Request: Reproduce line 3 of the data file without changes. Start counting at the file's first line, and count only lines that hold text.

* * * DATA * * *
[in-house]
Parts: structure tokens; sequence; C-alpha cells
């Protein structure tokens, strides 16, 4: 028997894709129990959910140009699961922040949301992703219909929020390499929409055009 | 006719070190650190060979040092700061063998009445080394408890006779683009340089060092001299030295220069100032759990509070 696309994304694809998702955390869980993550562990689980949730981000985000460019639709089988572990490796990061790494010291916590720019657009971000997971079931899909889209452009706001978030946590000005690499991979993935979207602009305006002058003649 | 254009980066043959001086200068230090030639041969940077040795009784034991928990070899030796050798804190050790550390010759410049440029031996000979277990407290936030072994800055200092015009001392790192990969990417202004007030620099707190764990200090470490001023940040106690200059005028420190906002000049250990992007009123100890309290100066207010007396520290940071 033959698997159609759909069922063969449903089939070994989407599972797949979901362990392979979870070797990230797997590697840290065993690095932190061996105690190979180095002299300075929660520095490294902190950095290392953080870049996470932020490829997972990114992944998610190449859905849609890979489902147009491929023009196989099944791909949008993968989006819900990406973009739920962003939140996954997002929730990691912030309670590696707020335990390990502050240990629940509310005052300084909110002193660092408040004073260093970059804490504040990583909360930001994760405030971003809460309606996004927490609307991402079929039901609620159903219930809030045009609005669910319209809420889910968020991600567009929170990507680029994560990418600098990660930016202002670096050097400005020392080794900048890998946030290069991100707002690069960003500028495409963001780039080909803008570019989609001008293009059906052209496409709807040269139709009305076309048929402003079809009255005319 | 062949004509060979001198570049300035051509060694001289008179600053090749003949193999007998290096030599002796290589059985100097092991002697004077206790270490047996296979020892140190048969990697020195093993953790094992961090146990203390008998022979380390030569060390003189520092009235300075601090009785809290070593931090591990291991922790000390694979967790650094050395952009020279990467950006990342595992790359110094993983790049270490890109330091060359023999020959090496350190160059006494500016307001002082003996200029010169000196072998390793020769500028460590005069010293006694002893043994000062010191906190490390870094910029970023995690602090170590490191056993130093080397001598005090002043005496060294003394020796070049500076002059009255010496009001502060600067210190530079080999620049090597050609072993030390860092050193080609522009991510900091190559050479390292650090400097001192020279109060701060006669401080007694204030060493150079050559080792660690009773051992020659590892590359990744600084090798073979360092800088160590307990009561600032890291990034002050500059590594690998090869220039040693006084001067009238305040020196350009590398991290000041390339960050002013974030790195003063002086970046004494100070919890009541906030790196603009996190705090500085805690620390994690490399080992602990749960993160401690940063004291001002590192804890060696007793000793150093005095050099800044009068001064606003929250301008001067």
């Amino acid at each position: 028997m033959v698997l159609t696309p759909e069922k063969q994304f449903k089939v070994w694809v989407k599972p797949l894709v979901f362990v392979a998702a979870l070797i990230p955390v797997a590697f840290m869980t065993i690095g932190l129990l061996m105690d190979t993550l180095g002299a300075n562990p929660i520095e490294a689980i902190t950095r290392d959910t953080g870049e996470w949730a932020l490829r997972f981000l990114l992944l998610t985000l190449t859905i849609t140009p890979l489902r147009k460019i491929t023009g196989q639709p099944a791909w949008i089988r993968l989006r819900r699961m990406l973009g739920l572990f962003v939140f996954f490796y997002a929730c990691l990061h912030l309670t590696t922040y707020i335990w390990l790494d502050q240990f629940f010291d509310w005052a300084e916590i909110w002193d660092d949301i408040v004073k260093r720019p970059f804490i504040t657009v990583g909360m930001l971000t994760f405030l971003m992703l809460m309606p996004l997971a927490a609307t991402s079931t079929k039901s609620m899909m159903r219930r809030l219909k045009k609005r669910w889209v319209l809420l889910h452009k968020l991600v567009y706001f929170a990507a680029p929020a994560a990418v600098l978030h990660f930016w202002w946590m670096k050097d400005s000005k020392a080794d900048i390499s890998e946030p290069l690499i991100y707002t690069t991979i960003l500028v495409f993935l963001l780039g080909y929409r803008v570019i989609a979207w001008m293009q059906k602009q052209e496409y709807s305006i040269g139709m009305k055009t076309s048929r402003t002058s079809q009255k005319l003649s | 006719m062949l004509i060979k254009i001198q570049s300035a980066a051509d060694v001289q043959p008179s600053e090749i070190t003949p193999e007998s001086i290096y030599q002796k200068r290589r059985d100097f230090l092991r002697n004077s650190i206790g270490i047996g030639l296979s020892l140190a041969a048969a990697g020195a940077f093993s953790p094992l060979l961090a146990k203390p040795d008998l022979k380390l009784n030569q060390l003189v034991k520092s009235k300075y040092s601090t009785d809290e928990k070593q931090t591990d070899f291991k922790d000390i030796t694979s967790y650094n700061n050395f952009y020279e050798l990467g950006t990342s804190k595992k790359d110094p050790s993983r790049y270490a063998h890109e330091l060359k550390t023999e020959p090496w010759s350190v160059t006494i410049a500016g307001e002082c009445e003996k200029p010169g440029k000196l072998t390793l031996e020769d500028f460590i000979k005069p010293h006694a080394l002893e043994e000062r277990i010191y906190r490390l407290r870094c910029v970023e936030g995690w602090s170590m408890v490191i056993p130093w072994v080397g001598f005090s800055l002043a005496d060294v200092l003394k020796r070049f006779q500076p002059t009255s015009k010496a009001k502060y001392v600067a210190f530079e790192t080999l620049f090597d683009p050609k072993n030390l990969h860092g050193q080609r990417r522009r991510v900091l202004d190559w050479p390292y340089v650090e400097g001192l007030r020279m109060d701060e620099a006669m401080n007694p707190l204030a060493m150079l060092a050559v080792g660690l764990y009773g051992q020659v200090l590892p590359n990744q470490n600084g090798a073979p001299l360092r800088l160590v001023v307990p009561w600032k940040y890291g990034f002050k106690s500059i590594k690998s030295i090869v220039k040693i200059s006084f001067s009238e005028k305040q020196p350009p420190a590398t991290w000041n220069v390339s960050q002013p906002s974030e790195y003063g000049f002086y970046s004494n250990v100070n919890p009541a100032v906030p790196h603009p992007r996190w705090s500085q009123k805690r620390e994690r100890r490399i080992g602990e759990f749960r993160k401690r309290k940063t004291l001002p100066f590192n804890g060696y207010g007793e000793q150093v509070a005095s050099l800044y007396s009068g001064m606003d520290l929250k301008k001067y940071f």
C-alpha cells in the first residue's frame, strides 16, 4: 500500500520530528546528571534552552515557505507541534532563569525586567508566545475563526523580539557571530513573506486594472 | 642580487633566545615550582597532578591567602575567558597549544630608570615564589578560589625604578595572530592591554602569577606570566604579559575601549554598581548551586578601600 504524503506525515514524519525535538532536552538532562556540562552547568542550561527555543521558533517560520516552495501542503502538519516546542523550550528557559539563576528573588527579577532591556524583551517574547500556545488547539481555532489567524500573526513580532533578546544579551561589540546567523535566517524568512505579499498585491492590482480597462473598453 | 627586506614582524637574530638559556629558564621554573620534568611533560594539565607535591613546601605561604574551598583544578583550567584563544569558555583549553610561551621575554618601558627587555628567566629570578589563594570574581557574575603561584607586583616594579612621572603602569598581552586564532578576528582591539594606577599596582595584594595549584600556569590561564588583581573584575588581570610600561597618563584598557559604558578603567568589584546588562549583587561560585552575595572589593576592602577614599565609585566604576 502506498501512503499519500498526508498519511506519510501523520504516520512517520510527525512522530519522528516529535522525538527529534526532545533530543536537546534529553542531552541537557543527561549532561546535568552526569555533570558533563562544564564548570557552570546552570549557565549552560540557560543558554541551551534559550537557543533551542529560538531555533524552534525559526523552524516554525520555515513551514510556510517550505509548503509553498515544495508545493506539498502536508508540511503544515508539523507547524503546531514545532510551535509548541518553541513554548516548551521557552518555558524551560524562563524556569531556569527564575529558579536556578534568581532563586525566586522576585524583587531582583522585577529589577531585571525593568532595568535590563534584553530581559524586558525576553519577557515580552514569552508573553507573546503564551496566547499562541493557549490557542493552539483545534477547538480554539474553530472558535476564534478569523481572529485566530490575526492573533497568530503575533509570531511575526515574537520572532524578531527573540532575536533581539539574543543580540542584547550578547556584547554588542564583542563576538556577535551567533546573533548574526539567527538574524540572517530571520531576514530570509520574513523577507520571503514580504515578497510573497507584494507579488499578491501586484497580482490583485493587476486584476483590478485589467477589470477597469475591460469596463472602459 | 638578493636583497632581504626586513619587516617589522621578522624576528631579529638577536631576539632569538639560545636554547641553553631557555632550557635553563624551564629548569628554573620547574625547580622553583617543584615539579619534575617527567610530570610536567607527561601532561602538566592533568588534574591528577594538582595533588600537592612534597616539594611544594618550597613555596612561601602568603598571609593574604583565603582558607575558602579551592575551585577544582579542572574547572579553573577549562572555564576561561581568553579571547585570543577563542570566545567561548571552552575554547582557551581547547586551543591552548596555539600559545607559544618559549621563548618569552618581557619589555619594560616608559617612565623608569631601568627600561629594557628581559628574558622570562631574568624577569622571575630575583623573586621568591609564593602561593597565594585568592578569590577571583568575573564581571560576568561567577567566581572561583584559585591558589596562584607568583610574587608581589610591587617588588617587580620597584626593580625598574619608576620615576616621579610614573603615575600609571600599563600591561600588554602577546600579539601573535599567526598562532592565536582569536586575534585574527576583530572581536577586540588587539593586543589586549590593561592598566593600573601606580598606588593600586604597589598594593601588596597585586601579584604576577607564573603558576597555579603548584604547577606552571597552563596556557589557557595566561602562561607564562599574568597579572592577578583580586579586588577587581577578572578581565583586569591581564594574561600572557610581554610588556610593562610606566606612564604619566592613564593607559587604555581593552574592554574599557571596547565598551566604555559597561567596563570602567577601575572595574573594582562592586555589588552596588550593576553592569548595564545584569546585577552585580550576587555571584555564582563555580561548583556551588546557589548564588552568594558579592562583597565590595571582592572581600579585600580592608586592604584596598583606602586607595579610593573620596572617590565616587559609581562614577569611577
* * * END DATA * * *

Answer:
């Protein structure tokens, strides 16, 4: 028997894709129990959910140009699961922040949301992703219909929020390499929409055009 | 006719070190650190060979040092700061063998009445080394408890006779683009340089060092001299030295220069100032759990509070 696309994304694809998702955390869980993550562990689980949730981000985000460019639709089988572990490796990061790494010291916590720019657009971000997971079931899909889209452009706001978030946590000005690499991979993935979207602009305006002058003649 | 254009980066043959001086200068230090030639041969940077040795009784034991928990070899030796050798804190050790550390010759410049440029031996000979277990407290936030072994800055200092015009001392790192990969990417202004007030620099707190764990200090470490001023940040106690200059005028420190906002000049250990992007009123100890309290100066207010007396520290940071 033959698997159609759909069922063969449903089939070994989407599972797949979901362990392979979870070797990230797997590697840290065993690095932190061996105690190979180095002299300075929660520095490294902190950095290392953080870049996470932020490829997972990114992944998610190449859905849609890979489902147009491929023009196989099944791909949008993968989006819900990406973009739920962003939140996954997002929730990691912030309670590696707020335990390990502050240990629940509310005052300084909110002193660092408040004073260093970059804490504040990583909360930001994760405030971003809460309606996004927490609307991402079929039901609620159903219930809030045009609005669910319209809420889910968020991600567009929170990507680029994560990418600098990660930016202002670096050097400005020392080794900048890998946030290069991100707002690069960003500028495409963001780039080909803008570019989609001008293009059906052209496409709807040269139709009305076309048929402003079809009255005319 | 062949004509060979001198570049300035051509060694001289008179600053090749003949193999007998290096030599002796290589059985100097092991002697004077206790270490047996296979020892140190048969990697020195093993953790094992961090146990203390008998022979380390030569060390003189520092009235300075601090009785809290070593931090591990291991922790000390694979967790650094050395952009020279990467950006990342595992790359110094993983790049270490890109330091060359023999020959090496350190160059006494500016307001002082003996200029010169000196072998390793020769500028460590005069010293006694002893043994000062010191906190490390870094910029970023995690602090170590490191056993130093080397001598005090002043005496060294003394020796070049500076002059009255010496009001502060600067210190530079080999620049090597050609072993030390860092050193080609522009991510900091190559050479390292650090400097001192020279109060701060006669401080007694204030060493150079050559080792660690009773051992020659590892590359990744600084090798073979360092800088160590307990009561600032890291990034002050500059590594690998090869220039040693006084001067009238305040020196350009590398991290000041390339960050002013974030790195003063002086970046004494100070919890009541906030790196603009996190705090500085805690620390994690490399080992602990749960993160401690940063004291001002590192804890060696007793000793150093005095050099800044009068001064606003929250301008001067």